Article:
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The 4 Underrated Financial Moves to Make After a Layoff

Getting laid off unexpectedly can make you feel scared, disoriented, and unsure of what to do next. Even if you've built an emergency fund, or you're getting a severance, the negative cash flow can make you feel as if your personal finances are in jeopardy. All your friends are telling you, "It's OK, you'll find something new." And while you believe this yourself, it's hard to feel optimistic when you have bills to pay.

While a layoff might zap your only source of income, there are a few things you can do to keep yourself financially afloat.

1. Find gig work

Gig work can keep money flowing in. Even if it only partially replaces a lost paycheck, it can bolster your savings account and stretch out your emergency fund. And since most gig work lets you set your own hours, you can still schedule time to search for jobs and prepare for interviews.

You might even want to check out a temp agency. These agencies will connect you to companies who are looking for contractors or temporary employees. While you might be looking for something permanent -- with key benefits like health insurance -- these companies could give you work for the interim. Besides, a contract position could easily lead to a full-time position at the same company.

2. Cut your spending

If gig or contract work isn't enough to cover your monthly expenses, you might need to recalibrate your budget. You likely have expenses you can't cut, like your rent or mortgage payment. But you might be surprised how many of your monthly expenses are firmly in your control.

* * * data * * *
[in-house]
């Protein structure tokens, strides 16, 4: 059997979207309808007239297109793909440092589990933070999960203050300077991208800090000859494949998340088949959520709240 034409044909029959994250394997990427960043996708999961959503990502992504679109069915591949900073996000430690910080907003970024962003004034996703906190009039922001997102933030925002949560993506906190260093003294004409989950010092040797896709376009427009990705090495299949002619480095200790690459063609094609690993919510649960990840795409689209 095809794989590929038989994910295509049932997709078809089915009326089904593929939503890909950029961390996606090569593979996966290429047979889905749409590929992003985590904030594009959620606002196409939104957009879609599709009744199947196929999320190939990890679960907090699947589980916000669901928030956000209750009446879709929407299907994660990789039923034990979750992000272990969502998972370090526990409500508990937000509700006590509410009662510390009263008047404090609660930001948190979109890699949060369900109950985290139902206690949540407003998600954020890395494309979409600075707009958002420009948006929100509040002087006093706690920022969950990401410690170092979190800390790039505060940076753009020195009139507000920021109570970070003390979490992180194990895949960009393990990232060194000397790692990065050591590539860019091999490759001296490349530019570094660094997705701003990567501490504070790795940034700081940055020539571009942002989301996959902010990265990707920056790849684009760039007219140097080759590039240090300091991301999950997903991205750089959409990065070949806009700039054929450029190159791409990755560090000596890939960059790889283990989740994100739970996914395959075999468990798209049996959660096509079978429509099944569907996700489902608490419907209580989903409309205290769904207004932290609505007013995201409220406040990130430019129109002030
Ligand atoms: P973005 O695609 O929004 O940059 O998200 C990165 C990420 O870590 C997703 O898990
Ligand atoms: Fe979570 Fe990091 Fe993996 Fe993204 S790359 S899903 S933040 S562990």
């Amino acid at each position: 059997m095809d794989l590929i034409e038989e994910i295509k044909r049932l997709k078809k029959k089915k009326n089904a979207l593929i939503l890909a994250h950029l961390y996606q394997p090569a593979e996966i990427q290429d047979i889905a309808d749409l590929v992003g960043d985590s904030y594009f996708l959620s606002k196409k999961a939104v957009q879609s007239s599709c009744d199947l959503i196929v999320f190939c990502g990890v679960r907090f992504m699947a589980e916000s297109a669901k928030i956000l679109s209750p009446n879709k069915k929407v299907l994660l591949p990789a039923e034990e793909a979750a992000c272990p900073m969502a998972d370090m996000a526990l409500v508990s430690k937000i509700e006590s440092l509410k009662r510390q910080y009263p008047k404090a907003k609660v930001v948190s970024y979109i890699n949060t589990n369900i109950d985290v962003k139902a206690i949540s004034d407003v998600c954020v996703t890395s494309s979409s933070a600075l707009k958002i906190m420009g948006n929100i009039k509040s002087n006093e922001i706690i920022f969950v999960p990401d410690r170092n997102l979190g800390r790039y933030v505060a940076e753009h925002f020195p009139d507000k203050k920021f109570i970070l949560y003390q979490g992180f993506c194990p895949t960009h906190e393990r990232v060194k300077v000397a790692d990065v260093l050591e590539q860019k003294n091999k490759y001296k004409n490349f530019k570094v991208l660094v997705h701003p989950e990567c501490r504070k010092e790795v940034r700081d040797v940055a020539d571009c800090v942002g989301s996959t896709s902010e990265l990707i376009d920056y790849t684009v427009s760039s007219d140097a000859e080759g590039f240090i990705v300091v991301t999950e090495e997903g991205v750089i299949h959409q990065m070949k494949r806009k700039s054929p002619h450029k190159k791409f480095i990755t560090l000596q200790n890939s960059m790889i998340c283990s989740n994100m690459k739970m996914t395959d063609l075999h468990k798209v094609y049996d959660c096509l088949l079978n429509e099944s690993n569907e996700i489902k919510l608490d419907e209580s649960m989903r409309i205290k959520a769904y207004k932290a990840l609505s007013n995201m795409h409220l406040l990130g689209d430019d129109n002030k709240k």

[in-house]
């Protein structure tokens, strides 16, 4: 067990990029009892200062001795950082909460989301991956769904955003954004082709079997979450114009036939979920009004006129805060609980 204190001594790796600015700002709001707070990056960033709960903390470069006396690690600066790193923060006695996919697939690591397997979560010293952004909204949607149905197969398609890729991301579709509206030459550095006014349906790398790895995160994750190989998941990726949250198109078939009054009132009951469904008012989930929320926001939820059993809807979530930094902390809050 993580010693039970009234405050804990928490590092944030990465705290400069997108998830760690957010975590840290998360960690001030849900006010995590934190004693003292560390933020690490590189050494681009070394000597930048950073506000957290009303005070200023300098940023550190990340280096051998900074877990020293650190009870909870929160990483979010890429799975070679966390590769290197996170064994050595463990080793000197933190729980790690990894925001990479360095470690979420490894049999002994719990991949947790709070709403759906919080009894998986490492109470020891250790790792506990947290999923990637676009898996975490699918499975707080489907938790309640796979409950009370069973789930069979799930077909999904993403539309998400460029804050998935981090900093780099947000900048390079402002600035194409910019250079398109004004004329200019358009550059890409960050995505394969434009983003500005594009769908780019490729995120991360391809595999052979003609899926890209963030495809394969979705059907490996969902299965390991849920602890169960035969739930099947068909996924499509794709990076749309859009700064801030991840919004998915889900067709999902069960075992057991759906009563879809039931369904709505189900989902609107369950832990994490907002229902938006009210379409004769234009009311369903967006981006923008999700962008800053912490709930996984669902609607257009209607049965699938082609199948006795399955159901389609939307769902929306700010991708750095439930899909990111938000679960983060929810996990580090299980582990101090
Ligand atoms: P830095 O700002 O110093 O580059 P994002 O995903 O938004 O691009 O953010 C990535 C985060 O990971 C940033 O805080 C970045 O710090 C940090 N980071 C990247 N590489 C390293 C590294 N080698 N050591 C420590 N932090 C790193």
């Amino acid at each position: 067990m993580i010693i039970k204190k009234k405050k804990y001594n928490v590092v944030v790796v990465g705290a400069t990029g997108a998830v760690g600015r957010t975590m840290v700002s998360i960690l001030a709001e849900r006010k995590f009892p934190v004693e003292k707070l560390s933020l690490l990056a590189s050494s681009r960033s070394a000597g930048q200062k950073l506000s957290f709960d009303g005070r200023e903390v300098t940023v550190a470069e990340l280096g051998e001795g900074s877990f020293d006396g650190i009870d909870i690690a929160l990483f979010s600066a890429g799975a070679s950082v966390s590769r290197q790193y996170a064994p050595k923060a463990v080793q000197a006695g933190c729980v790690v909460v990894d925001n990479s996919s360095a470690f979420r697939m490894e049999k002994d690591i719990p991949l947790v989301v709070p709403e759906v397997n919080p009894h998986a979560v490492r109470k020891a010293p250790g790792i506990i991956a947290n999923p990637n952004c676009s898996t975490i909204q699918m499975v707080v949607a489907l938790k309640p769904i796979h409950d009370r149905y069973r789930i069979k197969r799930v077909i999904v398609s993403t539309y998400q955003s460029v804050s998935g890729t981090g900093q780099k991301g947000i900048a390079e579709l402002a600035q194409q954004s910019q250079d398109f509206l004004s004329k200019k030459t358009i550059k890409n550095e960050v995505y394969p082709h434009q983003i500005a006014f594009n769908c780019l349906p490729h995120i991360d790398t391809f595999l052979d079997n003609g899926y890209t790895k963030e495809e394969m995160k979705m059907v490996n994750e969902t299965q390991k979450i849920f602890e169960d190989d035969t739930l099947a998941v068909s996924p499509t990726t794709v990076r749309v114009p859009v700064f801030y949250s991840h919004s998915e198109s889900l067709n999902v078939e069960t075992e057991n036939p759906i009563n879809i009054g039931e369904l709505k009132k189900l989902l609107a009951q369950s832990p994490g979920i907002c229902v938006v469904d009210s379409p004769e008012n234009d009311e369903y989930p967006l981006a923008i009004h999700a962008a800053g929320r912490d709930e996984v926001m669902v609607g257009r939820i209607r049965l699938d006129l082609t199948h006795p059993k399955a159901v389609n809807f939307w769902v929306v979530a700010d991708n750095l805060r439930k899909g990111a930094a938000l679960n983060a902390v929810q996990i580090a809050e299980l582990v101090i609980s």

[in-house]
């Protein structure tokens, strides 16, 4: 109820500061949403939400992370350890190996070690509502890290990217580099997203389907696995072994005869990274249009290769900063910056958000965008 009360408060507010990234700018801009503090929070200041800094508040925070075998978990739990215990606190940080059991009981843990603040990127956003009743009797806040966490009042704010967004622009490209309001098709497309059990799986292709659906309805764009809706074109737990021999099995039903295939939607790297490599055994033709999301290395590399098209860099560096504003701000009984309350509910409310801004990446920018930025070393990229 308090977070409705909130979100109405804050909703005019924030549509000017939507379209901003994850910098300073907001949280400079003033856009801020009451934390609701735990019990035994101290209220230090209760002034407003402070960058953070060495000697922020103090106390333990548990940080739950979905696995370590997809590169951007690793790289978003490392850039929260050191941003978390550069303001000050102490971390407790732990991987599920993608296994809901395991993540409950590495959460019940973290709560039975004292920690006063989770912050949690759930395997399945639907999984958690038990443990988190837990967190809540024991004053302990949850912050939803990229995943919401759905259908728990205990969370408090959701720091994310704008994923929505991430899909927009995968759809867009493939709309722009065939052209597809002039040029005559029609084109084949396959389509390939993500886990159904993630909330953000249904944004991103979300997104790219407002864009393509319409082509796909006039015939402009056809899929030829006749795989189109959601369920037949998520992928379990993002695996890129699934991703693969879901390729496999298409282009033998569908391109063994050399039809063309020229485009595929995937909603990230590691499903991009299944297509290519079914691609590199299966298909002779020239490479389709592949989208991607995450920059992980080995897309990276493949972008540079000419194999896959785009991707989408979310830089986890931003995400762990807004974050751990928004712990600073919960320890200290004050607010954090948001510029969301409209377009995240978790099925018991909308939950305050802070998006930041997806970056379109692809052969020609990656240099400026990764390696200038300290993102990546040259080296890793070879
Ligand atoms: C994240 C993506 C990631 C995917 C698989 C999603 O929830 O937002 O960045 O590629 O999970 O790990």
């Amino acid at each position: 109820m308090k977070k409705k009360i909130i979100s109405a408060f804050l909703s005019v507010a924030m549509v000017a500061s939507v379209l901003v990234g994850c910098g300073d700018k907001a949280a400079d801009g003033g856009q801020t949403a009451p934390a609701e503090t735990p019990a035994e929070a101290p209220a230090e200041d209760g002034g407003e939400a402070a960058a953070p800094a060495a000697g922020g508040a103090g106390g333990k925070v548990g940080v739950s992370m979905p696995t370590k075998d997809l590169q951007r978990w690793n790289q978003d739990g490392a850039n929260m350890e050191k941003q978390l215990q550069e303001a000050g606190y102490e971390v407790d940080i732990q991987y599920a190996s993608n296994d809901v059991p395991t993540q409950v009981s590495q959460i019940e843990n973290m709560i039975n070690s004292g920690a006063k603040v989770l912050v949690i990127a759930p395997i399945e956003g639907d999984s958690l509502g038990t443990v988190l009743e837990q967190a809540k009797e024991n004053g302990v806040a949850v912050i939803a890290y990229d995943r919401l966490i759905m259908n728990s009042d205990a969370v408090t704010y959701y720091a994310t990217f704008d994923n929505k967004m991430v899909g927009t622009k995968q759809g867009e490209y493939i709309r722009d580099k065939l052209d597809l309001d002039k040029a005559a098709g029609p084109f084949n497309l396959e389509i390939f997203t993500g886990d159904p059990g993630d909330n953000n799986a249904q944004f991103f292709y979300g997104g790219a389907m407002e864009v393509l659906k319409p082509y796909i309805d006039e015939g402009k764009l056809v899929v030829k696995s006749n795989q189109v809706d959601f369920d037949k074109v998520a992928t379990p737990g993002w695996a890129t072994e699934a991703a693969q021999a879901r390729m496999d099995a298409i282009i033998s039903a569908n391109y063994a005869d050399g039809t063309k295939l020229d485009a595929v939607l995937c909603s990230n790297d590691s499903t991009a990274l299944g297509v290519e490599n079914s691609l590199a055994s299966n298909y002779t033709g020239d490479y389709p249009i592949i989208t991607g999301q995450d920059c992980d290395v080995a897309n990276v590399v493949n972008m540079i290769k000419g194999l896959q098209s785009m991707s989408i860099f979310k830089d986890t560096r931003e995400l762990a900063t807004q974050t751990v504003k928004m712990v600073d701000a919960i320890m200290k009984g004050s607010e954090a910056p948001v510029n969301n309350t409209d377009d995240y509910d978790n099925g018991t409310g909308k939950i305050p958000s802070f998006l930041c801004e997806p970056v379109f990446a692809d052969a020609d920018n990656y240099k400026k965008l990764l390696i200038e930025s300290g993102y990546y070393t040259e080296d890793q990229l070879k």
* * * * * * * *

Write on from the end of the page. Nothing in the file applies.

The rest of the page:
Like food. While food is a necessity, it's also a variable expense: You have control over how much you spend each month feeding yourself and your family. If you feel like you're spending the minimum on your monthly meals, consider buying groceries from a store where prices might be lower.

3. Negotiate your bills

If you can't afford to pay your bills, consider telling your service providers about your layoff. You might be surprised how many are willing to work with you on fee waivers, grace periods, or other kinds of financial assistance. Even if they're not willing to broker a deal, you could always cancel services and look for cheaper alternatives. For example, you can gather quotes on car insurance and switch to a new company if you find a better deal.

4. Consider a balance transfer credit card

If you have credit card debt, a balance transfer credit card could eliminate big interest payments and stop you from spiraling into more debt. Many of these credit cards come with an introductory period of 0% APR, so you won't pay interest during that period. This might be a solid option if you can find work before the intro APR period ends. Once it does, your card will revert to a higher APR and you'll have to pay interest on the money you borrowed.

Layoffs are never easy. But while it could be an emotional rollercoaster in the beginning, making these four financial moves can at least help minimize the damage to your budget.

This article was written by Steven Porrello from The Motley Fool and was legally licensed through the DiveMarketplace by Industry Dive. Please direct all licensing questions to

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